(This may or may not also be possible in other Ubuntu like systems that have the same CakePHP repositories eg Mint, Debian etc)

1) Download and extract the latest stable version of CakePHP to a folder on your machine.

2) Install cakephp-scripts from the Ubuntu repositories

$ sudo apt-get install cakephp-scripts

This will install the current version of CakePHP in the Ubuntu repository, as well as the php-cli (command line interface) and setup the Cake console for easy use from the command line.

3) Copy the folders from the latest stable version to your system

Currently you have installed whatever version of cake was included in your version of Ubuntu’s repositories. If you are running an older version of Ubuntu or just want to run the very latest stable version, you need to update your Cake version by copying it from the extracted folder in step 1.

The “shell” version of CakePHP you installed in step 2 is located in /usr/share/php/cake. You will notice that the directory structure is slightly different from the extracted version, but a little common sense will enable you to see what needs to be copied to where (basically, from the extracted directory, copy the app directory and everything from inside the cake directory into the /usr/share/php/cake directory).

You can also upgrade your “shell” by downloading/extracting a newer stable version of CakePHP and repeating the above step.

Now baking with Cake becomes even easier.

Change to your web root (usually /var/www/ or wherever you usually develop your PHP applications) and run

$ cake bake projectname

where projectname is the name of a new project you want to create. You will be presented with the Cake console, which will set up your project folder and copy over all the code from the CakePHP “shell”. It will also set up a random Security Salt value, add some default CAKE_CORE_INCLUDE_PATHs and guide you through setting up your database configuration(s).

You can then change directory to your projectname directory and run

$ cake bake

to bake your Models, Views and Controllers.

Happy Baking…

UPDATE: I just noticed another nice side effect of this way of creating Cake projects, default app_controller.php, app_helper.php and app_model.php files are created in the project root folder. 😉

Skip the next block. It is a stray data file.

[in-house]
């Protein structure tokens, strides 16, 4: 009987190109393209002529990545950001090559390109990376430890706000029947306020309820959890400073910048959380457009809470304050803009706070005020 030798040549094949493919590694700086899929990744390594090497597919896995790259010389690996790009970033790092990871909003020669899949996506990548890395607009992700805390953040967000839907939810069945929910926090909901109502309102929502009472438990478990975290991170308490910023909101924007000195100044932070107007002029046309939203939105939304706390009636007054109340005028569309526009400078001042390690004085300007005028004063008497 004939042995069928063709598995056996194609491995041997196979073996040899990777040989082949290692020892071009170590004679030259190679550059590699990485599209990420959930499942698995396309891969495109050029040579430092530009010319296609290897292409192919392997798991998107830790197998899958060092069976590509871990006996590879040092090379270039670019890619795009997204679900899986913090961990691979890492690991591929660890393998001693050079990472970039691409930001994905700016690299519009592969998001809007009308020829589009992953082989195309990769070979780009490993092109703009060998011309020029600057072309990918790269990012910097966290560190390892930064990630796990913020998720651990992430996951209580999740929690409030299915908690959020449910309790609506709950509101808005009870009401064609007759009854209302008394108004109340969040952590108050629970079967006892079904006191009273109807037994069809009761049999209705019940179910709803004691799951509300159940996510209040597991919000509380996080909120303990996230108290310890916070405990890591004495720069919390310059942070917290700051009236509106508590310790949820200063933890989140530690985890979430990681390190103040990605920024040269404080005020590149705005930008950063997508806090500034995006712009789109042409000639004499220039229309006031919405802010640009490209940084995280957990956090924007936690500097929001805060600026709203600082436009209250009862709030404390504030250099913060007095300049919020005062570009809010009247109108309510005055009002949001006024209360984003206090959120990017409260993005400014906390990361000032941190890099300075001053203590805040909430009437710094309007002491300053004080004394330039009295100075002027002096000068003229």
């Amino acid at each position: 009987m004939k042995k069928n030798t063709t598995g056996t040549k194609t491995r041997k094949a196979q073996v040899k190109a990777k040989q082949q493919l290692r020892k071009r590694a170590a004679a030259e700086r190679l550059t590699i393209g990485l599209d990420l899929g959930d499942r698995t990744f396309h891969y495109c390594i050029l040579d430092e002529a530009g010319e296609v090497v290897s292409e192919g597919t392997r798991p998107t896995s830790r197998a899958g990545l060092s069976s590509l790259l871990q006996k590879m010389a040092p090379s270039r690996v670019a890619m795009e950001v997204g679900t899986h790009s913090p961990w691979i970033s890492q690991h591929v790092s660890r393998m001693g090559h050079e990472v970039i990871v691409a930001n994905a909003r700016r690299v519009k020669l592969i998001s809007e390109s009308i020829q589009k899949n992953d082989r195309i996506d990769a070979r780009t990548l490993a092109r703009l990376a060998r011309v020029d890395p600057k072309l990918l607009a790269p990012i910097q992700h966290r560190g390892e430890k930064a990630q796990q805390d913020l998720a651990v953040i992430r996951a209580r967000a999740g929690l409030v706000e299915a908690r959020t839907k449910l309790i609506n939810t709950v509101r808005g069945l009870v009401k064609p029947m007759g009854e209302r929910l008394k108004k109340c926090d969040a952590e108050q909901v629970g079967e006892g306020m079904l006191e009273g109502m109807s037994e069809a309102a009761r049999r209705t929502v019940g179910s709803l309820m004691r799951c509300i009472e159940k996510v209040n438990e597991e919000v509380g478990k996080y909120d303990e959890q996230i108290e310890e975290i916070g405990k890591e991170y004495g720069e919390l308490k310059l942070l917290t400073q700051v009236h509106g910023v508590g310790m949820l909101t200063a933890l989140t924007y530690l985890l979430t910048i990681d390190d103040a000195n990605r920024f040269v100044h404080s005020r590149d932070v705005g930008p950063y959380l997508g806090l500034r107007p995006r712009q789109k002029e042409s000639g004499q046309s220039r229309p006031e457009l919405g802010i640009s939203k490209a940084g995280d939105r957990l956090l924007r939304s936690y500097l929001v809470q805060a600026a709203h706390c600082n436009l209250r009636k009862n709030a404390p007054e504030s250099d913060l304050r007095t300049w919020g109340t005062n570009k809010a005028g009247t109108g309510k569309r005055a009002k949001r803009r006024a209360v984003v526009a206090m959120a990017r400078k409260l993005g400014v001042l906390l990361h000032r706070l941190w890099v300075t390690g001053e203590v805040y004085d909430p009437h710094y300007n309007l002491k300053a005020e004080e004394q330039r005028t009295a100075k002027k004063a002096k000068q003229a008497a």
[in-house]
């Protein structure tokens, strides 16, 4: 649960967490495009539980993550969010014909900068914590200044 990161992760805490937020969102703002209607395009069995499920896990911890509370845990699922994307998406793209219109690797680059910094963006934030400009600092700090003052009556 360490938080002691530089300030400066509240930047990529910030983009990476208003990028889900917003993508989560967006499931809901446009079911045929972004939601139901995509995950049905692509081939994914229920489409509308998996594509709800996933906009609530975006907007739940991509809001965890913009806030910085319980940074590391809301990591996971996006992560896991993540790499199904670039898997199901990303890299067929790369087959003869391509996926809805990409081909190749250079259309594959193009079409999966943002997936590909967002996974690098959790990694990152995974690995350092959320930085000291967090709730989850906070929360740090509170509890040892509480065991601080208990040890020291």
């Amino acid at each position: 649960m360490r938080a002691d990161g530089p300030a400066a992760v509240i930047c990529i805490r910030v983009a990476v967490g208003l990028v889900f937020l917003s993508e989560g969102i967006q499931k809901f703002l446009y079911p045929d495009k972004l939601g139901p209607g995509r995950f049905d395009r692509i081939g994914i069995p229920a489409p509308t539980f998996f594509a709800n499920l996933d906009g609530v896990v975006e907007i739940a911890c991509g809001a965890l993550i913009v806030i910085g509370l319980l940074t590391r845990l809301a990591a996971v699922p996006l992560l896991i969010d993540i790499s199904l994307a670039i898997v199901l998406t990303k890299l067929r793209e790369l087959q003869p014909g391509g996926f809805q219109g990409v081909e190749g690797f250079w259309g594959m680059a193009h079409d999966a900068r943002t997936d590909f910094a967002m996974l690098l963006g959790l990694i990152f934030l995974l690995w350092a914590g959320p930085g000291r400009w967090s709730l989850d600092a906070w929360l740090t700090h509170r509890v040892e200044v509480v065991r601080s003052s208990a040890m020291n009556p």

Filed under: DevelopmentTagged with: , , ,

Ambit Recruitment website goes live

Personal experience will always advise our actions. So, the objective is to ensure positive experiences are repeated as often as possible, to encourage further positive outcomes.

That’s the simple premise on which Ambit Recruitment operates the business of fitting the right people into the right positions.

The Ambit Recruitment website is a bit of a milestone for me, as it is the first site that I handcoded from scratch (HTML/CSS/PHP). I am quite proud of how it turned out.

Filed under: DevelopmentTagged with:

South African HTML image map

I recently had to create an image map of South Africa, displaying each of the provinces with links to content for each province.

As it took me most of the day to complete I thought it might be handy for someone else too.

So in true open source fashion here it is for you to download and enjoy.

All I ask is that if you do use it, you post a link back to my site.

Filed under: DevelopmentTagged with: , , ,

Migrating from Drupal to WordPress

Well, it finally happened. After months of frustration with Drupal as a blog tool, I gave up and decided it was time to move over to WordPress.

I’m sure as a CMS system Drupal can be quite wonderful, but for running and managing a simple blog site, I have yet to come across a better platform than WordPress.

However the migration of the database content from one system to another had it’s ups and downs. Fortunately for me, not many people read this blog, so I only had to migrate the posts data from one database to the other.

Below is the script I wrote to do so, in the hopes that this might save someone else the hassle of writing it themselves.

P.S. This was for a Drupal 6 to WordPress 2.8.2 migration. If it doesn’t work for you because you are working with different versions of either Drupal or WordPress, drop me a line and I will try to modify it for you.


	/**
	* Setup database constants
	*/
	define('DRUPAL', 'phpdevec_drpl1');
	define('WORDPRESS', 'phpdevec_wordpress');
	define('URL', 'http://www.php-developer.co.za/');
	/**
	* Setup server constants
	*/
	define("SERVER", "localhost");
	define('USER', 'username');
	define('PASSWORD', 'password');

	/**
	* debug function outputs data
	*/
	function debug($data){
		echo '<pre>';
		print_r($data);
		echo '</pre>';
	}

	/**
	* Connect to server and database
	*/
	function connect($db) {
		// database connection
		$conn = mysql_connect(SERVER, USER, PASSWORD);
		if (!$conn) {
			//connection to server failed
			die("Cannot connect to server");
			return false;
		}